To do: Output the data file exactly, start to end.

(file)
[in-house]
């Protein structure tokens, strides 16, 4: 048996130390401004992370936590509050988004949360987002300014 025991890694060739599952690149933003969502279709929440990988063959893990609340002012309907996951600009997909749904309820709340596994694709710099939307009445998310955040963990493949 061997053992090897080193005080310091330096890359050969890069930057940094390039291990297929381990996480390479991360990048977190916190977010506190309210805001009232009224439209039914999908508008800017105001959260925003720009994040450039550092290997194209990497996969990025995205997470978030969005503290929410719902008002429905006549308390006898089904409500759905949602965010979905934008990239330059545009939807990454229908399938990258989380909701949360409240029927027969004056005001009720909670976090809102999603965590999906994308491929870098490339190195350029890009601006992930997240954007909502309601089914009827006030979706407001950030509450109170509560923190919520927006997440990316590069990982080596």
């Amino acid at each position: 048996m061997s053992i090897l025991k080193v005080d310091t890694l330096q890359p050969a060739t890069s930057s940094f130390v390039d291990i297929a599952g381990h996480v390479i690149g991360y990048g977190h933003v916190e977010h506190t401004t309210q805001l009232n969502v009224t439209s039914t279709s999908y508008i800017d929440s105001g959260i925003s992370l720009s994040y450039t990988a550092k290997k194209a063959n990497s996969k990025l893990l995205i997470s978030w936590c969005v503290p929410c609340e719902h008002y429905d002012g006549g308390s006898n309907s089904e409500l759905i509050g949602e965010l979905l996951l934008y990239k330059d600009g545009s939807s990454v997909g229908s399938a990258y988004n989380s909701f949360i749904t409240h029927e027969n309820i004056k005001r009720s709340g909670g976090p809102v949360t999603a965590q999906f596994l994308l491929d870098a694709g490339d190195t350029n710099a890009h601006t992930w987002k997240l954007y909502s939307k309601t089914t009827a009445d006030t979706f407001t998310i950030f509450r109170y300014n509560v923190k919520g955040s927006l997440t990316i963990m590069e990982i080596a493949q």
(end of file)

[in-house]
């Protein structure tokens, strides 16, 4: 048996130390401004992370936590509050988004949360987002300014 025991890694060739599952690149933003969502279709929440990988063959893990609340002012309907996951600009997909749904309820709340596994694709710099939307009445998310955040963990493949 061997053992090897080193005080310091330096890359050969890069930057940094390039291990297929381990996480390479991360990048977190916190977010506190309210805001009232009224439209039914999908508008800017105001959260925003720009994040450039550092290997194209990497996969990025995205997470978030969005503290929410719902008002429905006549308390006898089904409500759905949602965010979905934008990239330059545009939807990454229908399938990258989380909701949360409240029927027969004056005001009720909670976090809102999603965590999906994308491929870098490339190195350029890009601006992930997240954007909502309601089914009827006030979706407001950030509450109170509560923190919520927006997440990316590069990982080596």
């Amino acid at each position: 048996m061997s053992i090897l025991k080193v005080d310091t890694l330096q890359p050969a060739t890069s930057s940094f130390v390039d291990i297929a599952g381990h996480v390479i690149g991360y990048g977190h933003v916190e977010h506190t401004t309210q805001l009232n969502v009224t439209s039914t279709s999908y508008i800017d929440s105001g959260i925003s992370l720009s994040y450039t990988a550092k290997k194209a063959n990497s996969k990025l893990l995205i997470s978030w936590c969005v503290p929410c609340e719902h008002y429905d002012g006549g308390s006898n309907s089904e409500l759905i509050g949602e965010l979905l996951l934008y990239k330059d600009g545009s939807s990454v997909g229908s399938a990258y988004n989380s909701f949360i749904t409240h029927e027969n309820i004056k005001r009720s709340g909670g976090p809102v949360t999603a965590q999906f596994l994308l491929d870098a694709g490339d190195t350029n710099a890009h601006t992930w987002k997240l954007y909502s939307k309601t089914t009827a009445d006030t979706f407001t998310i950030f509450r109170y300014n509560v923190k919520g955040s927006l997440t990316i963990m590069e990982i080596a493949q």